Clearly, the House of Lords retains a sense of humour, as today's exchange indicates;
Asked By Baroness Deech
To ask Her Majesty’s Government whether they will make proposals relating to the titles used by the husbands of women members of the House of Lords.
The Parliamentary Under-Secretary of State, Ministry of Justice (Lord Bach): My Lords, the Government have no plans to alter the existing arrangements in relation to the use of courtesy titles or styles for the husbands of women Members of the House of Lords.
Baroness Deech: I thank the Minister for his Answer, albeit that it was disappointing. The Equality Bill is wending its way through this House. Does he accept that equality between the sexes should start in this Chamber? If a male Peer’s wife is always a Lady, why should not the same courtesy be extended to the husband of a woman Peer, who I am sure has done just as much to support their spouse? If the issue is trivial, titles should either be extended to husbands or confined only to the recipient.
Lord Bach: My Lords, I agree with the noble Baroness that it is an anomalous situation whereby a woman takes her husband’s title but a man does not take his wife’s. I suspect that the reason is that the UK honours system of names and titles is complex and is rooted in history. In recent history, thankfully, the position of women has changed dramatically. However, notwithstanding that, I have to tell the House that the Government are not aware of any great anxiety or urgent desire for change in this respect.
Baroness Trumpington: My Lords, is the Minister aware that when my husband was alive, he loved being called “m’lord”; he loved putting his drinks on my bill; and it added a certain frisson to staying in an hotel together?
Lord Bach: I am absolutely delighted to hear that story and I very much hope that other noble Baronesses will bear it in mind.
Lord Wright of Richmond: Is the Minister aware that the frisson must have been much greater when the husband of the noble Baroness, Lady Trumpington, was known as “Mister” in an hotel?
Lord Bach: The noble Lord obviously knows much more than I do.
The Lord Bishop of Chester: My Lords, the House will be aware that the wives of Bishops need to be considered as well, as they do not have any title. If the Minister was minded to resolve the anomaly without addressing the concerns potentially of Bishops’ wives, he might have a deputation of them on his doorstep, which is not a prospect I should wish on him.
Lord Bach: The right reverend Prelate has scared me off already, so we will very much bear in mind what he says.
Baroness Sharples: Perhaps I may say that neither my second nor my third husband objected. I have had the same situation as the noble Baroness, when signing into an hotel did raise a few eyebrows.
Lord Bach: I thank the noble Baroness for that.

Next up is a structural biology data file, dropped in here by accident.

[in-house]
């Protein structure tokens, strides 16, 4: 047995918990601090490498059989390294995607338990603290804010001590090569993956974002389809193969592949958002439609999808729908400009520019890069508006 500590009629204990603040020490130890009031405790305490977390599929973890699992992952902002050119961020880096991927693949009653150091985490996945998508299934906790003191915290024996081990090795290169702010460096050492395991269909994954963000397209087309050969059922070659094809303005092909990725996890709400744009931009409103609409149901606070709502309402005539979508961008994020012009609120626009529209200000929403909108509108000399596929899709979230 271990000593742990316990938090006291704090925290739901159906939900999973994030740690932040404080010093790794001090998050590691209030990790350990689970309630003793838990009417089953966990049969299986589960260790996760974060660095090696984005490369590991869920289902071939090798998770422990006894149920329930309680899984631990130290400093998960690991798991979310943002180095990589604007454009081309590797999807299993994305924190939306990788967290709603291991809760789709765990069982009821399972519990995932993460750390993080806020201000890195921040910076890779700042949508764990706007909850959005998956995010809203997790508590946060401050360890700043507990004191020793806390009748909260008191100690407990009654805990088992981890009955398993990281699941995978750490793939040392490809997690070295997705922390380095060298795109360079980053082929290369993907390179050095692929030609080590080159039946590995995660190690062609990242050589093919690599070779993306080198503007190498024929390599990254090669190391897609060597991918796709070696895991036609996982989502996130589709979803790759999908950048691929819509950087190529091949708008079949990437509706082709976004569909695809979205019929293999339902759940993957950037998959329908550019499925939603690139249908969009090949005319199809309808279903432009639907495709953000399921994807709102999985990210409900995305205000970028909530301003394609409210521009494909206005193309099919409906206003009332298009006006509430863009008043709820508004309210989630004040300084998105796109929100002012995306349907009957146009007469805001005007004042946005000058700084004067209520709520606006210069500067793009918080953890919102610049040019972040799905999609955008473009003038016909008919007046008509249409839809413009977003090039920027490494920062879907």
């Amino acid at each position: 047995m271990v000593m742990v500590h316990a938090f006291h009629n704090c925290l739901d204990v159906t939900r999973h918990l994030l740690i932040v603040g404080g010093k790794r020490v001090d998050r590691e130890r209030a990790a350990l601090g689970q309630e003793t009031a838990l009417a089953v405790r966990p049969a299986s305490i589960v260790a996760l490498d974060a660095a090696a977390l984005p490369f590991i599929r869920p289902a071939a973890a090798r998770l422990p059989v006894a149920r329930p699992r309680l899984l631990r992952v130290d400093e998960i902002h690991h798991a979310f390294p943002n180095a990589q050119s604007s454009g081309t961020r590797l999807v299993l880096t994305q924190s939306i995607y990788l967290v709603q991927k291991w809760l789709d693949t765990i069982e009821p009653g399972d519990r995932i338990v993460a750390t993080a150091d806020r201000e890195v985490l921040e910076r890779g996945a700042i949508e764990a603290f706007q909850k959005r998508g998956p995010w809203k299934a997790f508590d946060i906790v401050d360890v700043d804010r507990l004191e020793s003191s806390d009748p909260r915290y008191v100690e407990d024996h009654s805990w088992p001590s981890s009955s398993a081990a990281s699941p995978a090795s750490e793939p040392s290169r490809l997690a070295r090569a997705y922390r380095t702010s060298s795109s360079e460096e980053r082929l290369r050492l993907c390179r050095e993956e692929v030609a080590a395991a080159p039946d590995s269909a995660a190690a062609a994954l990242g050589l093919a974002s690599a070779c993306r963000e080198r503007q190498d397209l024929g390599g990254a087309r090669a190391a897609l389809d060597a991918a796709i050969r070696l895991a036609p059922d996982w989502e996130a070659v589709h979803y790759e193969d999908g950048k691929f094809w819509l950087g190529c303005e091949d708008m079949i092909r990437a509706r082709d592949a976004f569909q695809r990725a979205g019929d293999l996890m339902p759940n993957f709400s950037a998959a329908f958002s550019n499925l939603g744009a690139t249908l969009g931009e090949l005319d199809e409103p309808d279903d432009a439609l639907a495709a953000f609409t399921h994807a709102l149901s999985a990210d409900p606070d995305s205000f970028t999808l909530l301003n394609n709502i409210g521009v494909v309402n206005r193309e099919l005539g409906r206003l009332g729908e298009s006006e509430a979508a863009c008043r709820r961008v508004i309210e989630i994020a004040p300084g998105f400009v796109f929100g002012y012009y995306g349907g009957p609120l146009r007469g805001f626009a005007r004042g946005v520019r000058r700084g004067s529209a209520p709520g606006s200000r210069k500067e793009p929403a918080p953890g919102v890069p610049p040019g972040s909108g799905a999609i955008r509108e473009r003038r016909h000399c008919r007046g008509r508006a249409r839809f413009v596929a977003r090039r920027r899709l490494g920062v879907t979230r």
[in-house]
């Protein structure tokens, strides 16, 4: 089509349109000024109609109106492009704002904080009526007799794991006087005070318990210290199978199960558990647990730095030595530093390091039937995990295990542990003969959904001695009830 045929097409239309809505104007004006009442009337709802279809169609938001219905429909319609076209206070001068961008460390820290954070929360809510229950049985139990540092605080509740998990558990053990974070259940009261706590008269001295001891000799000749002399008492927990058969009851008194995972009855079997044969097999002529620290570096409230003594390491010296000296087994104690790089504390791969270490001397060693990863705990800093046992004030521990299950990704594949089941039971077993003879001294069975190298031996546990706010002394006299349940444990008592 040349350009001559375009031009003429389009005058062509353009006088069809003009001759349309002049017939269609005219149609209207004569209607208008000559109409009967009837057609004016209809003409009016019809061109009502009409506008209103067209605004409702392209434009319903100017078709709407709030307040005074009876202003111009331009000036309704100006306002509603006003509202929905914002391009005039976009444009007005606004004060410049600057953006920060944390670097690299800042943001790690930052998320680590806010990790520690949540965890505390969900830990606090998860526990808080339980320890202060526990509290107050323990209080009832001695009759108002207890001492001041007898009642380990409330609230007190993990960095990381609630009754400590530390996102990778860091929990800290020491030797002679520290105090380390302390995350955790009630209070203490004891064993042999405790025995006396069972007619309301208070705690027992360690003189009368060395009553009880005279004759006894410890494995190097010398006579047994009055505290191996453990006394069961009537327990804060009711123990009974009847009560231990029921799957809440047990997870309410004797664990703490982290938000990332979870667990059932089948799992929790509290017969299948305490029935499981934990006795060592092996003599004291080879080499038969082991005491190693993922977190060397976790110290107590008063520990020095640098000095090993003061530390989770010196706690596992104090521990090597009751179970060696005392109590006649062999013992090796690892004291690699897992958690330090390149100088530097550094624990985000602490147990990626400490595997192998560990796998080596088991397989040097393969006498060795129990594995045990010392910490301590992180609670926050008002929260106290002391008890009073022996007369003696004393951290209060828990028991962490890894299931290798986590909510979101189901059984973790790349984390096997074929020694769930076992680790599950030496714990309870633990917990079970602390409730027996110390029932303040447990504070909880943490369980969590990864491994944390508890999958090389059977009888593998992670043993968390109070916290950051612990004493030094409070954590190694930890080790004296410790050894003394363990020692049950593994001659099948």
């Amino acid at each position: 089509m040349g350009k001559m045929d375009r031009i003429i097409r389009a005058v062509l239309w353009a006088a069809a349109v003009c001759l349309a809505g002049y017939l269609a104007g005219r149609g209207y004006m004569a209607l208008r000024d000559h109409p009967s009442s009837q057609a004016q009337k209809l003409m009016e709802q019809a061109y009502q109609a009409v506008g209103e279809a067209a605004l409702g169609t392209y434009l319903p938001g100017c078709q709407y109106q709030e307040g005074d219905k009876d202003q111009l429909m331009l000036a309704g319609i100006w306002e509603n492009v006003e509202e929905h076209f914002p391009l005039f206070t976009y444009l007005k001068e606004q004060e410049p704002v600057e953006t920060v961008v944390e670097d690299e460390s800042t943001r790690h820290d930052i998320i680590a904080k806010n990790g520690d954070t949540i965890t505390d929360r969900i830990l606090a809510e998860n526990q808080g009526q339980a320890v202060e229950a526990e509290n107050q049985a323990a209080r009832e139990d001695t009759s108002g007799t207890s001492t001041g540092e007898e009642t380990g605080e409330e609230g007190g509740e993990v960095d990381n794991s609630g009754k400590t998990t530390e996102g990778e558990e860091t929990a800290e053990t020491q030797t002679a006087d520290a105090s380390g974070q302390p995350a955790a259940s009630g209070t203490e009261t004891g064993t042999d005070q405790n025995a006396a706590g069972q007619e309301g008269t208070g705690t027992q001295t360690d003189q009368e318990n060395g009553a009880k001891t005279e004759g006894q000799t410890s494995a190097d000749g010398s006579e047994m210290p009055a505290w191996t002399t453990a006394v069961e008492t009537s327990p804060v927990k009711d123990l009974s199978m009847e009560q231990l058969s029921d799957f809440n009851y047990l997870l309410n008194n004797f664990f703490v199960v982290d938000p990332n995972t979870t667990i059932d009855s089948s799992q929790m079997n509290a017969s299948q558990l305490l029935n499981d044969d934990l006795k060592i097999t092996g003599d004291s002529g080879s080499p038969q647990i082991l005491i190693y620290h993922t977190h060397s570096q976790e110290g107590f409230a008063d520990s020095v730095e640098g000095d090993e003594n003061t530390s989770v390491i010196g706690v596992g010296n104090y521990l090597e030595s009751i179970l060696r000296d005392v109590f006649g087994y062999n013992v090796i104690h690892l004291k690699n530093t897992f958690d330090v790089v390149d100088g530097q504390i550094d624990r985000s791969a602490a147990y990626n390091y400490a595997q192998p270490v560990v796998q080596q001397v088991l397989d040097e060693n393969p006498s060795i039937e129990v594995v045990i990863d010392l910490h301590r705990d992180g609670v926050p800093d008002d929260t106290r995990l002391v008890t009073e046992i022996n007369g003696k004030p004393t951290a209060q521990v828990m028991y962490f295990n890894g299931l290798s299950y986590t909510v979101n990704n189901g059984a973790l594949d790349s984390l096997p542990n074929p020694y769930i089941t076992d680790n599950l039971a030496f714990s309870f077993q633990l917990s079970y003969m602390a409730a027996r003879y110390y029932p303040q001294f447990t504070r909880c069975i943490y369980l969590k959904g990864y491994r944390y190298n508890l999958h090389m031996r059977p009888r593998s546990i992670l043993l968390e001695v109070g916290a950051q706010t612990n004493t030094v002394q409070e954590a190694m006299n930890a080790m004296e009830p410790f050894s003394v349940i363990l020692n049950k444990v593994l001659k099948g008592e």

Lord Boston of Faversham: My Lords, in supporting my noble friend Lady Deech in her suggestion, does this matter not go a little further than that? For example, is it not the case that the wife of a Knight Bachelor has the title “Lady”? Therefore, is there not an argument for the husband of a Dame of the Most Excellent Order of the British Empire to have an equivalent title as well? While I understand the Minister’s statement that the Government have no proposals on these matters, might there not be a case to refer these matters to a Select Committee of your Lordships’ House?
Lord Bach: My Lords, there is always a case for referring any matter that is raised in your Lordships’ House to a Select Committee. I am not sure that this is the best case. The Public Administration Select Committee of another place looked inter alia at titles and name changing honours. While recognising that this issue was contentious, it recommended the phasing out of knighthoods and what it called damehoods. In February 2005, the Government’s response was that they did not believe that the case had been made for phasing out the awards of knighthoods and damehoods or knights bachelor. They said that they play a well respected, understood and valued part in our national life.
Baroness Howe of Idlicote: My Lords—
Lord Thomas of Gresford: My Lords—
Baroness Buscombe: My Lords—
Baroness Wall of New Barnet: My Lords—
The Minister of State, Department of Energy and Climate Change (Lord Hunt of Kings Heath): My Lords, if we are quick, we could hear from my noble friend and then the noble Lord, Lord Thomas of Gresford.
Baroness Symons of Vernham Dean: My Lords, at one level of course this is an amusing topic and we can all have a jolly good laugh at each other’s expense, but the noble Baroness, Lady Deech, has made a serious point. This is not an anomaly, it is discrimination. It is discrimination that a man may confer on his wife an honour that a woman may not confer on her husband. It is perfectly straightforward and I see many heads nodding in agreement. Does not my noble friend think that there is some way of addressing a discrimination that we practise and laugh about?
Lord Bach: My Lords, I actually agree with my noble friend that this is an issue that has a serious side to it. The Government are not going to act on it in the near future, but that does not take away from the fact that this matter is serious.
Lord Thomas of Gresford: My Lords, I get an even greater frisson than the noble Baroness, Lady Trumpington, in hotels. Is it not the answer to this that you can call yourself anything you wish? Earlier this year there was a Lord in the dock who got 10 years. But surely, after today’s debate, the husband of a lady Peer should be called the “honourable breadwinner”.
Lord Bach: My Lords, the noble Lord asked two questions, but I am going to mention only the first. On “frisson”, I think that the noble Lord gives us too much information.
Ah well, a title appears to be out of the question. Pity, I was just trying out 'Marquess' for size...